To make sure the trailer tracks straight the important thing to keep square is the line across the trailer connecting the two front spring hangers with the long axis of the trailer. If the trailer is crooked, don't fix it in the axle - move the spring hangers. Make the axle straight.

    If you're building this trailer from scratch, place the rear axle so that the proper 10-15% of the trailer load ends up on the hitch. This is the most important factor in insuring safety, since it prevents most instability problems.

    Keeping the weld spatter off of the sealing surfaces IS important; I usually wrap the axle stub in heavy tape or similar during welding.

    If you're worries about alignment, bolt up the hubs & wheels while stubs are just tacked in place and spin the axle w/ the wheels resting on the ground. Any out of alignment issue will show up as wheel wiggle. If you can't see/feel any problems, it's close enough to straight not to matter. Do remember that nothing is perfect in an analog world, but it's often good enough. Most commercial axles are straight; toe-in and camber really aren't needed.

    - Bart
    Bart Smaalders
    http://smaalders.net/barts

  3. #13
    Join Date
    May 2009
    Posts
    157

    Default

    The stubs are CNC turned with bar feeders, they will be concentric with the mill scale surface on the unturned portion. Which is to say, plenty precise.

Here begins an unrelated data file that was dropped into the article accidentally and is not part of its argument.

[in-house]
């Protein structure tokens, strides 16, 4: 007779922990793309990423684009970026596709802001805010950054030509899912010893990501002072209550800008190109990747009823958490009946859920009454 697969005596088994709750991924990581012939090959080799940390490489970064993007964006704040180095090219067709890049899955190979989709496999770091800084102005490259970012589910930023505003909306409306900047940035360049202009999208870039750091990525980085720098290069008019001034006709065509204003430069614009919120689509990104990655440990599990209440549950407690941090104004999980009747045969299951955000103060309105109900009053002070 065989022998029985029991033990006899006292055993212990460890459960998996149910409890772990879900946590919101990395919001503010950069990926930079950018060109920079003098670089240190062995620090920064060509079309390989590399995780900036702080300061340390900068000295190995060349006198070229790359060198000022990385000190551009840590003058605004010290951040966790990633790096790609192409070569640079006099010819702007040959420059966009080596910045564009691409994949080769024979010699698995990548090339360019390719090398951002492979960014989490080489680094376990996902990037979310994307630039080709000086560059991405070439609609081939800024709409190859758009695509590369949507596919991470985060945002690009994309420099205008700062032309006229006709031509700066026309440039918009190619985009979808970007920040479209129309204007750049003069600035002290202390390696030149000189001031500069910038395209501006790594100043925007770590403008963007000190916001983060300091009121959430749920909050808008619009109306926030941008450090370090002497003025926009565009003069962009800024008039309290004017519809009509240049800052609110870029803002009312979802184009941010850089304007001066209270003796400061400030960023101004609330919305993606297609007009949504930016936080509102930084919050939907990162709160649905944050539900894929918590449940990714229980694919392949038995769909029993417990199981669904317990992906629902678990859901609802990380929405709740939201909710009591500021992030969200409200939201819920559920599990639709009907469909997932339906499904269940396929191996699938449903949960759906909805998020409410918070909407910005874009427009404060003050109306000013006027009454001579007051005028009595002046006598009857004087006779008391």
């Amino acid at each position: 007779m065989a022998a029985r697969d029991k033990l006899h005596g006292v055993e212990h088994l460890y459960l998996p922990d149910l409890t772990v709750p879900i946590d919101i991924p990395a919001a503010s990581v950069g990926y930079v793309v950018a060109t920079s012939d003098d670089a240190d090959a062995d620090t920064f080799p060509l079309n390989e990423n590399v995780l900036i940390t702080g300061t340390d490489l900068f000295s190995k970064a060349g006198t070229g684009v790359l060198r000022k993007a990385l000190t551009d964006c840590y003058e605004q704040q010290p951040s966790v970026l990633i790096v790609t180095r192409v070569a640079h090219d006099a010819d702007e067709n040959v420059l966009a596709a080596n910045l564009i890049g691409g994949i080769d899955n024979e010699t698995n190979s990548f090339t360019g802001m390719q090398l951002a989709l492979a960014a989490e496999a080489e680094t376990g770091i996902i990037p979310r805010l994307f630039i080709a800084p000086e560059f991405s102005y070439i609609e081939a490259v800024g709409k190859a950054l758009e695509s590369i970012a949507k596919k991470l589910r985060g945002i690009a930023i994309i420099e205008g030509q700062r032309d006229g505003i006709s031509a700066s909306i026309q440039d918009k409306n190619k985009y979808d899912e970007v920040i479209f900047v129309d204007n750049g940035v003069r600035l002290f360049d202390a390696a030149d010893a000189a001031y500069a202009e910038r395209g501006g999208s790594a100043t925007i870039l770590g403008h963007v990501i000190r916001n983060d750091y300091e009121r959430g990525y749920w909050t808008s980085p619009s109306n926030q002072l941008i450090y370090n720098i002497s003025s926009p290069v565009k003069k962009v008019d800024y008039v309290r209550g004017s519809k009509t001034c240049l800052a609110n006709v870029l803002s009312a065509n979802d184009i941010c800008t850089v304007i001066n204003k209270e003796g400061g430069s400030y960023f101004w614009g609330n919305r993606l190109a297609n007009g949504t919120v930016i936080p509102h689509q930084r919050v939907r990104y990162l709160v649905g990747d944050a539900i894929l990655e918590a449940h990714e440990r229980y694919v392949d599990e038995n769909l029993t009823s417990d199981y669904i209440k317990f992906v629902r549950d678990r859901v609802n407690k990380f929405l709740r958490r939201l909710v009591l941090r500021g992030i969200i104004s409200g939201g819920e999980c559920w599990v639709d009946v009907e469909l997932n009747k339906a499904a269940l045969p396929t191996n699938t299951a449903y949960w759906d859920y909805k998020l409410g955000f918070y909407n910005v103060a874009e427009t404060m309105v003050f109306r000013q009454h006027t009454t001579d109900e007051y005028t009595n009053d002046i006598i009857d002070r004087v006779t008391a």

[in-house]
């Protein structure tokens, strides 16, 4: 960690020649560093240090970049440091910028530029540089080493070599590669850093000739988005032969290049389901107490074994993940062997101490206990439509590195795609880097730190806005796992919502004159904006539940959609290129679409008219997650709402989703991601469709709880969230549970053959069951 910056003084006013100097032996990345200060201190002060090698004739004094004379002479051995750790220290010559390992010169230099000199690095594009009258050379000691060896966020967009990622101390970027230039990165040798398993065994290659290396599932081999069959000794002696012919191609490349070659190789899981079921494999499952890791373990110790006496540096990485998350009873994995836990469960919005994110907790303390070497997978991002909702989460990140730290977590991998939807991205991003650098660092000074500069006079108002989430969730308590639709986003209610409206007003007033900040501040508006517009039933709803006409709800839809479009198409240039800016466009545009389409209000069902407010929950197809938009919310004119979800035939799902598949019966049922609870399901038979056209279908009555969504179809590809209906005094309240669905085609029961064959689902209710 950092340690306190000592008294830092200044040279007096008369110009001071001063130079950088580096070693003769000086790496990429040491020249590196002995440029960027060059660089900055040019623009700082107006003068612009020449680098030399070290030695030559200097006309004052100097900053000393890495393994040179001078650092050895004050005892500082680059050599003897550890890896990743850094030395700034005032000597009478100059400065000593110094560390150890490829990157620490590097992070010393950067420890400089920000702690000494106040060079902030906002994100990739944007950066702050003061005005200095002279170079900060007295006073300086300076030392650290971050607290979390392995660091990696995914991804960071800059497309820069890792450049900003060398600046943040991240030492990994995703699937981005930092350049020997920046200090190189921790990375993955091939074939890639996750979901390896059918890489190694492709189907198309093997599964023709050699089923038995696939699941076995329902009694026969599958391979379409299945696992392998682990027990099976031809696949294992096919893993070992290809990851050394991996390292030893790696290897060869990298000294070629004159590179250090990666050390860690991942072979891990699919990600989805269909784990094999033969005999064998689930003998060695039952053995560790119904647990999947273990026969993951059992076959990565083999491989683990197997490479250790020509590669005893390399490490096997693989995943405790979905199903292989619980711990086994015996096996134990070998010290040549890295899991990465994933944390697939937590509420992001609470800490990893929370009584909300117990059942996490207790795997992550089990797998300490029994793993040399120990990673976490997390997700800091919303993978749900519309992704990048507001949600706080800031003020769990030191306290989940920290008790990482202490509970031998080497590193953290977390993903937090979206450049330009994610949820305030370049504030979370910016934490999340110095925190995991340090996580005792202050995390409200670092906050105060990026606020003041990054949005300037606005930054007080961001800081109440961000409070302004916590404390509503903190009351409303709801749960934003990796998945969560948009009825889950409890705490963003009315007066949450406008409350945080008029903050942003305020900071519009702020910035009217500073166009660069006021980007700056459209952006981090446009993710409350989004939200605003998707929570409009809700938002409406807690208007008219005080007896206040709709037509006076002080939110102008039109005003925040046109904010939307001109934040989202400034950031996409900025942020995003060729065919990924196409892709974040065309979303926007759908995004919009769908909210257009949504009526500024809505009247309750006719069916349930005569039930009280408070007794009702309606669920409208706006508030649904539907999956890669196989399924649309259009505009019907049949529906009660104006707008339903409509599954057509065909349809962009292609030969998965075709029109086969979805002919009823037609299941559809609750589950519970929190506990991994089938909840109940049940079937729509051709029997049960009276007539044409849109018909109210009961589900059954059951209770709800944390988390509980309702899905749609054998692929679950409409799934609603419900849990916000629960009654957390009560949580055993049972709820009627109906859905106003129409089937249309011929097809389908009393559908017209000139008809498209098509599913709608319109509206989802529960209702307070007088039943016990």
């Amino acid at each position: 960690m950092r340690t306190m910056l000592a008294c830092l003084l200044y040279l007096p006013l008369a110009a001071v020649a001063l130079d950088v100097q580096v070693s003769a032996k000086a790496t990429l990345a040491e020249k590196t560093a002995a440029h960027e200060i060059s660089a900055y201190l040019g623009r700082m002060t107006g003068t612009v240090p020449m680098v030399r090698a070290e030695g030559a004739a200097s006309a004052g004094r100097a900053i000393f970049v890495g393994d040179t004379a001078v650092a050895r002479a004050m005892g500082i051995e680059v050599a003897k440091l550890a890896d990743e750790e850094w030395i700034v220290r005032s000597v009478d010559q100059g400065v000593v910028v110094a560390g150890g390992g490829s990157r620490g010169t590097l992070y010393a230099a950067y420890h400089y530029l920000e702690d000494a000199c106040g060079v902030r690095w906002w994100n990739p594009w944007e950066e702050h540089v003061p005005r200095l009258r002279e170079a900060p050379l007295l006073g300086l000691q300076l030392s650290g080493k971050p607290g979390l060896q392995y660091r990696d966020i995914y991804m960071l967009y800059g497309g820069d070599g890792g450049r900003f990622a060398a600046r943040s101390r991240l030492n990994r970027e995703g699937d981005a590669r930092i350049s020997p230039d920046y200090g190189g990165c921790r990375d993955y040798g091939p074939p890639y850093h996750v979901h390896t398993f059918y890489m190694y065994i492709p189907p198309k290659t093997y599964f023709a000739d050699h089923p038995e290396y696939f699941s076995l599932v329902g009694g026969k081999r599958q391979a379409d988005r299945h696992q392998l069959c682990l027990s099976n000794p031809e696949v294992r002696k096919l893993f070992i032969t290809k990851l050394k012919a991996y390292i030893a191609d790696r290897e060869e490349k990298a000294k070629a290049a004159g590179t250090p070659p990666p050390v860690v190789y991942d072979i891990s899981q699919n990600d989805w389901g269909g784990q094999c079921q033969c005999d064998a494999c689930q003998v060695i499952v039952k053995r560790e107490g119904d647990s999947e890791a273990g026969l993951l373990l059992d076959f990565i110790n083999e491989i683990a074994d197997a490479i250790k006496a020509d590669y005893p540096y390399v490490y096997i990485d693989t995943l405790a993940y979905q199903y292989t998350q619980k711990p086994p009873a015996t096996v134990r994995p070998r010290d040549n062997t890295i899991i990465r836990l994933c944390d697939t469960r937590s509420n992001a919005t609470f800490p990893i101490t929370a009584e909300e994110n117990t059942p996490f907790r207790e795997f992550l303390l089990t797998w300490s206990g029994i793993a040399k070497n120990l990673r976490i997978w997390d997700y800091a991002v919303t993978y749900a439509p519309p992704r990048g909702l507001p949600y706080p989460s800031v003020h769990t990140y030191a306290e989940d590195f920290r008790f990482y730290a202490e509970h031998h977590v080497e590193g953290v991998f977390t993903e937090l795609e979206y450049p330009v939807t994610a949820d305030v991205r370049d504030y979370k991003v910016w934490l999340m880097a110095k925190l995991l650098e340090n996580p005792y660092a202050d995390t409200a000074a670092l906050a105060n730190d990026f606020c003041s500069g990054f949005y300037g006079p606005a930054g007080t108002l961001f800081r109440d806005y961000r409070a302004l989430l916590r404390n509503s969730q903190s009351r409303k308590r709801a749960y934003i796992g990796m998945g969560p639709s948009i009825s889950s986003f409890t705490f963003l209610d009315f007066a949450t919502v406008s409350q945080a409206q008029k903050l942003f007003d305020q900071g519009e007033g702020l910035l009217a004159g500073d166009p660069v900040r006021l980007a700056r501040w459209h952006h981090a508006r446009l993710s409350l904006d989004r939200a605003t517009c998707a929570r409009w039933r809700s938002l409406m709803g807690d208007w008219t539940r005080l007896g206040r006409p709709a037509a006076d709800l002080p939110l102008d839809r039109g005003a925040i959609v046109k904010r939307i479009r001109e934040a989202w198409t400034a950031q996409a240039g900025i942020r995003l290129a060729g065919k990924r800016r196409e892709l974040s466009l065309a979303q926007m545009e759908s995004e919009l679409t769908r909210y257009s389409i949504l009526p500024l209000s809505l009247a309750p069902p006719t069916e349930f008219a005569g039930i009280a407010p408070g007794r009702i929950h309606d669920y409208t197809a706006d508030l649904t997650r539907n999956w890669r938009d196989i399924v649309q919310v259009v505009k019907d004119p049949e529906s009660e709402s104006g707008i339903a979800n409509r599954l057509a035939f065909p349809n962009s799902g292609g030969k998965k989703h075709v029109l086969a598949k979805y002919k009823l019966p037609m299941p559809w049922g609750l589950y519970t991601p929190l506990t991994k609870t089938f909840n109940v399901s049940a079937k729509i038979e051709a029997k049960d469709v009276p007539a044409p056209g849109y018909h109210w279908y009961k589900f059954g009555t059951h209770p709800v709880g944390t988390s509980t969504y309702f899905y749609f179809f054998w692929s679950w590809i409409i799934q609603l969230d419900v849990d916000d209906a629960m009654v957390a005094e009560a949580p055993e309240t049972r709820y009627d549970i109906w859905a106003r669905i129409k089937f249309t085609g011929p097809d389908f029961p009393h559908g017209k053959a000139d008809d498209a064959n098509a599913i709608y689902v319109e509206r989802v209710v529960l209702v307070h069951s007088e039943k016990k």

The manufacturer previously mentioned did the welding with short arc MIG, not known for digging through recast or deep penetration. Any stick will do the trick.
    Otherwise, what Barts said.

  4. #14
    Join Date
    Feb 2006
    Location
    Ontario, Canada
    Posts
    72

    Default

    I have fabricated many trailer axles, never had a problem with any of them. I agree with most of what Bart has said above with the exception of this

    "Most commercial axles are straight; toe-in and camber really aren't needed."

    All that I have built have been straight, never had a problem.

    A lot of commercial axles I have seen lately have a quite noticeable bow in the axle tube, not sure if they have camber or toe built in as I have not had my hands on one to measure. That said, I have been told that a small amount of negative camber (top of tire tipped in) is desirable, that it makes the trailer more stable. Toe in or out I think is not necessary. I have always found that tongue weight and position of the axle relative to total trailer length, have the most effect on how stable the trailer is. Get those two things right and you will have a stable easy towing trailer.

    Ed